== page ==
UNHCR programme provides young Somali males with a toolkit full of skills Link

In what is being referred to as “the worst humanitarian crisis in the world today,” 11 million people residing in the Horn of Africa totter on the edge of famine as two years of drought, combined with escalating global food prices combine to create “a perfect storm.”

Meanwhile, Oxfam reports that the Kenyan government is barring many of the thousands of refugees arriving daily from entering what is now the largest refugee center in the world because of security fears.

New water tanks, lavatory blocks and health care facilities stand ready at the camp as tens of thousands are being forced to find nearby shelter in what Oxfam today called “shocking conditions.”

The Dadaab refugee camp, whose three centres were designed to handle 90,000 Somalian war and weather refugees, is already overwhelmed with and now houses 380,000 residents, according to government officials.

Oxfam’s Kenyan director, Joost van de Lest, urged the country to open the camp immediately.

“It is tragic that vulnerable families are trapped in limbo, forced to endure appalling conditions while there are fully functioning services right next door,” he told the Telegraph earlier today.

“Women and children have walked for weeks through the desert, braving hunger and attacks by armed robbers and wild animals, to get to the camps in Kenya.

“They arrive extremely weak and malnourished, and the least that we can do is ensure that there is water, food and care for them when they get here.”

UNHCR’s Antonio Guterres this morning declared the situation “the worst humanitarian crisis in the world today”, and Ethiopia raised recent estimates of the number of people in desperate need of water, food and medicine by 40% to 4.5 million.


“If you are a hungry person, someone once told me you feel as if bleach is in your belly it hurts so much,” says the World Food Programme’s Bettina Luescher, reporting from Mogadishu. “When people go hungry they’ve got 3 options: They can migrate, they can revolt or they can die.”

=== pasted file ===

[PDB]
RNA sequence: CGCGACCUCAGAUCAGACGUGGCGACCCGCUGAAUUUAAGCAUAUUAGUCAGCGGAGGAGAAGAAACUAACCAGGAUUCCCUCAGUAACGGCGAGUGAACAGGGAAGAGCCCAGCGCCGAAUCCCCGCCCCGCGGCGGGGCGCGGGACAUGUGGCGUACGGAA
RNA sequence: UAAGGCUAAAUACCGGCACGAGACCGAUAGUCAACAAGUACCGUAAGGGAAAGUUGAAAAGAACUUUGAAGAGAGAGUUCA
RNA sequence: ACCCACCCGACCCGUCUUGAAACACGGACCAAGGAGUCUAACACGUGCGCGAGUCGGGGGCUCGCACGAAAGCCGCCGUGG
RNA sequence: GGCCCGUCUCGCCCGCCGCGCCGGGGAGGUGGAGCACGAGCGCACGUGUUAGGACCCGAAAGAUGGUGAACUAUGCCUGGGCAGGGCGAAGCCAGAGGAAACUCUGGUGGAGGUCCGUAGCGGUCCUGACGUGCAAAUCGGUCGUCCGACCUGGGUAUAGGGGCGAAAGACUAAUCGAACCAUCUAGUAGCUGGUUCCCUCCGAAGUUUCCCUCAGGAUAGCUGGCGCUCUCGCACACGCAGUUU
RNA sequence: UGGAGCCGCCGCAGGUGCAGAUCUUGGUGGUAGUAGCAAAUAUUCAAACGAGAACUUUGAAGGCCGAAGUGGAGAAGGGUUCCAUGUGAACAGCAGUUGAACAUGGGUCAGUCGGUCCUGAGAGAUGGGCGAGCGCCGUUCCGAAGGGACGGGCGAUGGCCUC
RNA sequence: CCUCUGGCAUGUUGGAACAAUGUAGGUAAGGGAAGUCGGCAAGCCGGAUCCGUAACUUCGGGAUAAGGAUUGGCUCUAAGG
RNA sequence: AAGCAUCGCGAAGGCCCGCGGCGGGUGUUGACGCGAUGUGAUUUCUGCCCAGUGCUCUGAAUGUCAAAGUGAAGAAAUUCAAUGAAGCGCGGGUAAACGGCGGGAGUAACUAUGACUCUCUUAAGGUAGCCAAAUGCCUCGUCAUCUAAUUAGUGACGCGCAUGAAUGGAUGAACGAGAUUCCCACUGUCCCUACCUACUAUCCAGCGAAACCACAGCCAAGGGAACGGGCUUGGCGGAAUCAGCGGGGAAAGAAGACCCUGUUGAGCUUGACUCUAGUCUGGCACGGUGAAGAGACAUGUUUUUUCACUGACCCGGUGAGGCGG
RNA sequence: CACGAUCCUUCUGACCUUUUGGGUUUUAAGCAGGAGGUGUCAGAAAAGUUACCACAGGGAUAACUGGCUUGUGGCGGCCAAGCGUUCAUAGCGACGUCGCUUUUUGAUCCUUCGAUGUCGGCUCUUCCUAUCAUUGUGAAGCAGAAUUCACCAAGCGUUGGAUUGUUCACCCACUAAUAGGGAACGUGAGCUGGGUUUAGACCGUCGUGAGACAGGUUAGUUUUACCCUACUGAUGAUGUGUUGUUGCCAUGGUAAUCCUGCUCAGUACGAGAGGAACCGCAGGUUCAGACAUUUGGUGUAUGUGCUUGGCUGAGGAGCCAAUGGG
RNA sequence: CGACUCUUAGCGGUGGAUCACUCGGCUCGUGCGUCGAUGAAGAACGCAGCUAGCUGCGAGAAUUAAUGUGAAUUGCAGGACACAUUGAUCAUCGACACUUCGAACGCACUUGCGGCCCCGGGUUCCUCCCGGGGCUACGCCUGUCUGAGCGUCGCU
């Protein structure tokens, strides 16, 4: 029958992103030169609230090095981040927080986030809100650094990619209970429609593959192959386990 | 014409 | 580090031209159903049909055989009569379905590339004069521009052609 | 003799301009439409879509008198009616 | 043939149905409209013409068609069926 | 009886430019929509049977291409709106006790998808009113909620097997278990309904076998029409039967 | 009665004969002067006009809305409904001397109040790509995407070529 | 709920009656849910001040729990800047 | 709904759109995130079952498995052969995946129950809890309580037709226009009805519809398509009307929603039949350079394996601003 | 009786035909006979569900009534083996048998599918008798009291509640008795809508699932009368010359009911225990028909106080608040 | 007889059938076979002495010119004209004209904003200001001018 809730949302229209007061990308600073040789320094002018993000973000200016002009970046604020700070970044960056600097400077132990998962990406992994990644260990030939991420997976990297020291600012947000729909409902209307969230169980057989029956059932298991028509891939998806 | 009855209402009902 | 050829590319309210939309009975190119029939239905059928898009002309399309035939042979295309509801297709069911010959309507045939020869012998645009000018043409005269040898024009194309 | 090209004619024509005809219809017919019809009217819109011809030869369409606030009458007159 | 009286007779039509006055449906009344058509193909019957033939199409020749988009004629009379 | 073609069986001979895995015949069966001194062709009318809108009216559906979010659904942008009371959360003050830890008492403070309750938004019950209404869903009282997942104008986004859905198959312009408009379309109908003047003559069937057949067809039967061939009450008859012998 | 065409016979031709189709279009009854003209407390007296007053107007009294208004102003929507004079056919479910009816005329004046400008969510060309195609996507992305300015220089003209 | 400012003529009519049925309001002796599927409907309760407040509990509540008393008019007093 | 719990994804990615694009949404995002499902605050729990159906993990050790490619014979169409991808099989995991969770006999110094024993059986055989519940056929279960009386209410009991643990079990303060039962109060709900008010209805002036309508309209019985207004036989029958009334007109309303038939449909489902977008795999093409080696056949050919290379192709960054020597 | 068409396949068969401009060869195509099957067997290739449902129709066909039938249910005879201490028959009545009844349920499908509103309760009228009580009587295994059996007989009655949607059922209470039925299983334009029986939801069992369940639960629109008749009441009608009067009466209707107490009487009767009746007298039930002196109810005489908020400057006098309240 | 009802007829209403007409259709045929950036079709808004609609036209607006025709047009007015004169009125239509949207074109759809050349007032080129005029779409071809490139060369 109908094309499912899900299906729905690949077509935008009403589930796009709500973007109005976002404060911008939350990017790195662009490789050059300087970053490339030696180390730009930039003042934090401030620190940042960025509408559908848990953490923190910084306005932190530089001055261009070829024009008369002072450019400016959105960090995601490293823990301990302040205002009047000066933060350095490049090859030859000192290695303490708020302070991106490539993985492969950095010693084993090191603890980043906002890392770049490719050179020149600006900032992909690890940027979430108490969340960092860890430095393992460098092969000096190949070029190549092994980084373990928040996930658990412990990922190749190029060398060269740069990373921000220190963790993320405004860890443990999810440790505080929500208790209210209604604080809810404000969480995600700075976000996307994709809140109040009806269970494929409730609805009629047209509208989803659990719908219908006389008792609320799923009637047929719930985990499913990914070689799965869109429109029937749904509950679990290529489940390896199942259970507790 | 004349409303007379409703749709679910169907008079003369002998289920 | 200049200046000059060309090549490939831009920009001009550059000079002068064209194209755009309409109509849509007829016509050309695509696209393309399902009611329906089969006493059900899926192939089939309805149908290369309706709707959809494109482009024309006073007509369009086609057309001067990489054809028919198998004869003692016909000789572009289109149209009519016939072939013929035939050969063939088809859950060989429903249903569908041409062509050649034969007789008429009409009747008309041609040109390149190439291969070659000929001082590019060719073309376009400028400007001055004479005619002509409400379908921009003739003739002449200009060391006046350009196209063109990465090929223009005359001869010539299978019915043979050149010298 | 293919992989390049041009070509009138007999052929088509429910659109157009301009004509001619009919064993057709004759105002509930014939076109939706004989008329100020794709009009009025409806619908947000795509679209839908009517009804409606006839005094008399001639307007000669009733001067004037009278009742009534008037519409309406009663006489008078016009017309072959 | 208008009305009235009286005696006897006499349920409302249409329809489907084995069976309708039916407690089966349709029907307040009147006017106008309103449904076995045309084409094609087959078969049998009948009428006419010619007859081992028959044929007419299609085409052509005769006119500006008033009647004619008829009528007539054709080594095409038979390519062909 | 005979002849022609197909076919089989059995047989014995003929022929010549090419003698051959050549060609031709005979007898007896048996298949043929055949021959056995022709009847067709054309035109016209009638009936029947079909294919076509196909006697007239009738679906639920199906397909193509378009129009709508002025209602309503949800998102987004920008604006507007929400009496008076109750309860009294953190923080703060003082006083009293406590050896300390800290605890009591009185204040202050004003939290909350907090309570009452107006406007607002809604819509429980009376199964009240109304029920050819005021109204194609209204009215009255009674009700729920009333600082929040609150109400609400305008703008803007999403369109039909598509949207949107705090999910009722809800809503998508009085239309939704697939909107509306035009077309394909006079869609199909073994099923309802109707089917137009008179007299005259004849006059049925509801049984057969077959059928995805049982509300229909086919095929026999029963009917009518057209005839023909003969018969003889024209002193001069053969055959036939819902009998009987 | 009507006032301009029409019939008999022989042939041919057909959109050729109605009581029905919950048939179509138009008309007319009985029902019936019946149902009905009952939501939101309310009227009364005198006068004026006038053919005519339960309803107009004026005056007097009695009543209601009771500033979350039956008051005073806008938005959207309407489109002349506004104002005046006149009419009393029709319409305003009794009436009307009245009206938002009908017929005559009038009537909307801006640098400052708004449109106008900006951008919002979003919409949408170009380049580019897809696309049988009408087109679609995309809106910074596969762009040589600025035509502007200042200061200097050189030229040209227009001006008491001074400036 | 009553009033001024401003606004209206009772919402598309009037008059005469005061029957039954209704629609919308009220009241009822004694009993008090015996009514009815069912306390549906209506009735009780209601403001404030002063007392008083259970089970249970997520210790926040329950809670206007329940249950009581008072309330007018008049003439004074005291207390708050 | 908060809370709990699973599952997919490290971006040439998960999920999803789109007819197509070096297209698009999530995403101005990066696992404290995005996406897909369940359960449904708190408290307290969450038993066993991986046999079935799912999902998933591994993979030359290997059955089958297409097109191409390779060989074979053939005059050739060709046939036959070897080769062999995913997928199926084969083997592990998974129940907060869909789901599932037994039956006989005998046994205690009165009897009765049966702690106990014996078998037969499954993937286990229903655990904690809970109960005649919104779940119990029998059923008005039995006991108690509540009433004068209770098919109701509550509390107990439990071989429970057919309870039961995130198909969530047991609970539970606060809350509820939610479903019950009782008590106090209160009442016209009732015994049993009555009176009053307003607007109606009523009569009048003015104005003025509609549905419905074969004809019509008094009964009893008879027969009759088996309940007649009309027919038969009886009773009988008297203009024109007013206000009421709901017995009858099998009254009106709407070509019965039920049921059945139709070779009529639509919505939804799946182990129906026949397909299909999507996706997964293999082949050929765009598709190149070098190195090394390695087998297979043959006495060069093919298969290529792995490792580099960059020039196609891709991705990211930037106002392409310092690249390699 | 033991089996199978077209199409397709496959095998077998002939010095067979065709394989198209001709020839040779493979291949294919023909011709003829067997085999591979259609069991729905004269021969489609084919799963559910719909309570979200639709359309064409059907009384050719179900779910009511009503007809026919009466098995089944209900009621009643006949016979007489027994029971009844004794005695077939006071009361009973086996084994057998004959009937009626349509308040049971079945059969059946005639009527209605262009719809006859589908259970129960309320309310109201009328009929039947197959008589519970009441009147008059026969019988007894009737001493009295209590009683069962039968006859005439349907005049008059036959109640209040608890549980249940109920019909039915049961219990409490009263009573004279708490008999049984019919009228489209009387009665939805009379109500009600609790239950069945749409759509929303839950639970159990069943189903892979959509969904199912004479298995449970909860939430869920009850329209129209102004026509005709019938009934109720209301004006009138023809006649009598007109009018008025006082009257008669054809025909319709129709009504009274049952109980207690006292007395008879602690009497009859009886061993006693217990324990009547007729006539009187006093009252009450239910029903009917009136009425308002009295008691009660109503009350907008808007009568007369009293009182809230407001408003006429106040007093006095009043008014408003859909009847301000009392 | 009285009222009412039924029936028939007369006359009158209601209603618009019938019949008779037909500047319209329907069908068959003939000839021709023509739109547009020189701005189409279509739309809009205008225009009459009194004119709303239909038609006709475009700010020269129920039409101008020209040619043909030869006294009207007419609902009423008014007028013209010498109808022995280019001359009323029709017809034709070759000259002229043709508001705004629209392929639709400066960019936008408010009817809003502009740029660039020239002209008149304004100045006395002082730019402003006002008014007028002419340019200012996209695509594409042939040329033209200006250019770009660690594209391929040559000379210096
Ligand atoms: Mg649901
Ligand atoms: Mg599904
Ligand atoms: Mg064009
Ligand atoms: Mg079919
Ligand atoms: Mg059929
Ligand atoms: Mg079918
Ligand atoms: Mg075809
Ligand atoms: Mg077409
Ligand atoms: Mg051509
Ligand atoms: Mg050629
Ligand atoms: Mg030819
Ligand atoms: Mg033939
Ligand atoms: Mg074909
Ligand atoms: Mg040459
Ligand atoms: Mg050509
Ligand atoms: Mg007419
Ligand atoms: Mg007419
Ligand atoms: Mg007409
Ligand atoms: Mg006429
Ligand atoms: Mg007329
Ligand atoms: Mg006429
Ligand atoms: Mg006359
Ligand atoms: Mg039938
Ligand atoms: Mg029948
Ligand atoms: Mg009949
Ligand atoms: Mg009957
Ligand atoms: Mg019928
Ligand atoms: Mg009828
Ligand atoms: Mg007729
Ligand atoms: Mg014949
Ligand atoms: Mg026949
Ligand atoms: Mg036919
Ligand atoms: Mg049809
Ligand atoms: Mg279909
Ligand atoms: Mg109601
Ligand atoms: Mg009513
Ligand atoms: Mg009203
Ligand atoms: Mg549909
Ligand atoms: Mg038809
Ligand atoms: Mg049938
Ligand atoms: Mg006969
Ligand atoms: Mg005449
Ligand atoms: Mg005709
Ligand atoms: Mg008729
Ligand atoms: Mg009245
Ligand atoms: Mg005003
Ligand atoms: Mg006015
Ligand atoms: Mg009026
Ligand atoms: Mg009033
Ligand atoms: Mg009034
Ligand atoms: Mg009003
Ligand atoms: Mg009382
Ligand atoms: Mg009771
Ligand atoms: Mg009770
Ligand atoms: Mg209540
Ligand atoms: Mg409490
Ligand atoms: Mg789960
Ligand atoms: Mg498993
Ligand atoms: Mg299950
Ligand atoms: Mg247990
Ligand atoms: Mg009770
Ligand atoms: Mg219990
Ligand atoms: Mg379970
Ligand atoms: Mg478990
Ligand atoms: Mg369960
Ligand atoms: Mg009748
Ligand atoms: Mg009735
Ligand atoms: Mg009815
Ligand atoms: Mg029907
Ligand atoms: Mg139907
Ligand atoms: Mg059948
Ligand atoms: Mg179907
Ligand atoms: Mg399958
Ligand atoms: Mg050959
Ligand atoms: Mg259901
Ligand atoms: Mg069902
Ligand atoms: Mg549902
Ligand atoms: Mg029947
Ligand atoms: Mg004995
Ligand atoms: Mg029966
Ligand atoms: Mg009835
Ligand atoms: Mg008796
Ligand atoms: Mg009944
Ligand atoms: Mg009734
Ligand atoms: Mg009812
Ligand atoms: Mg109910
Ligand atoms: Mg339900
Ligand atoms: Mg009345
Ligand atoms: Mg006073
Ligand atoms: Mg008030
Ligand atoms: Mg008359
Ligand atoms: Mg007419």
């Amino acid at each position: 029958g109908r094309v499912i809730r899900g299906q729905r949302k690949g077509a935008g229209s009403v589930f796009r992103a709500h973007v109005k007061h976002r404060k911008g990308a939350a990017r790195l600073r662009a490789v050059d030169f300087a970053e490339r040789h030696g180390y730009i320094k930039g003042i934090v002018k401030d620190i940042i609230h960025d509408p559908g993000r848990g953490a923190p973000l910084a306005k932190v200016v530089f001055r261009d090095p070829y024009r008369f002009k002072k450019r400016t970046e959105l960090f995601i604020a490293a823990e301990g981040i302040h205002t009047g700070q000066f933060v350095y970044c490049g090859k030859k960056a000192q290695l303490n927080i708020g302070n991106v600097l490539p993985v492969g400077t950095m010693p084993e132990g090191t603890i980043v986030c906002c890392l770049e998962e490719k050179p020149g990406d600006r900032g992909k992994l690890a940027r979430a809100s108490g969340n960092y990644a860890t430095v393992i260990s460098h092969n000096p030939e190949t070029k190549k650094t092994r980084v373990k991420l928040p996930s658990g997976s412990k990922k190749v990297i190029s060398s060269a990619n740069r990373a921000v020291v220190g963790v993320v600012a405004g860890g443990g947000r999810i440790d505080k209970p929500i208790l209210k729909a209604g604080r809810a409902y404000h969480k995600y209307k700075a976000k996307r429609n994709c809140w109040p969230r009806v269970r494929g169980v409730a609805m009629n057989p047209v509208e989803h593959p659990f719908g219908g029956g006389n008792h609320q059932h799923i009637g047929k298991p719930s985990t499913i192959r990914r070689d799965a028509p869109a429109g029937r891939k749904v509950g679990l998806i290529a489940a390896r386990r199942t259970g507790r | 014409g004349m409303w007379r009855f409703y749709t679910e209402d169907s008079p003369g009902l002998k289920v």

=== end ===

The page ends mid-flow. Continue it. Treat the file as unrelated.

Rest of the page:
The situation in Somalia is further complicated due to the ongoing war in the region. Migrate, Revolt or Die

Somali refugees who recently arrived at the Dagahaley camp assemble a makeshift shelter, in Dadaab, near the Kenya-Somalia border, in April. Some 2.6 million in Somalia need aid as a result of drought, the UN says. Photo: Thomas Mukoya. Reuters File.

Filing her first report from the Dadaab refugee camp, Alexandra Lopoukhine, Emergency Media Officer for CARE, says some of the families arriving have walked for two weeks. “The children are much smaller than they should be,” she writes. “One story I heard was devastating: a mother walking, arrives at the clinic, takes her baby off her back and finds it has died without her knowing. I can’t even imagine the pain this causes her. One man spoke to us in perfect English – he told us he has been a refugee since 1991, and now, here among the newly arrived, is his grandfather.”


The World Food Programme: Fill the Cup: (THE WFP needs $200 million just to meet this year’s needs in the Horn of Africa.)

Care International

Coverage @DailyKos

GlowNZ on Sunday, 7/10: People are Starving
Stranded Wind on Sunday, 7/10: Somalia’s Dying Time

Current drought in Somalia. Channel 16 Stream.

2:10 PM PT: CARE Report in: Staff Blog: Horn of Africa Food Crisis – Dadaab refugee camp

lexandra Lopoukhine, Emergency Media Officer for CARE reports back on what she’s seen at the Dadaab refugee camp.

Part 1

The heat is strong and the wind is blowing. The shade provides relief. People are lined-up, orderly, and patient. There is an overwhelming sense of calm. This is not exactly what I would have expected in the Dagahaley registration center, as today, 1055 people wait for food and to be brought into the UNHCR system.


If anyone is interested in participating in a fund raising and information raising blog-a-thon on the situation in the Horn of Africa, please indicate your interest in the comments.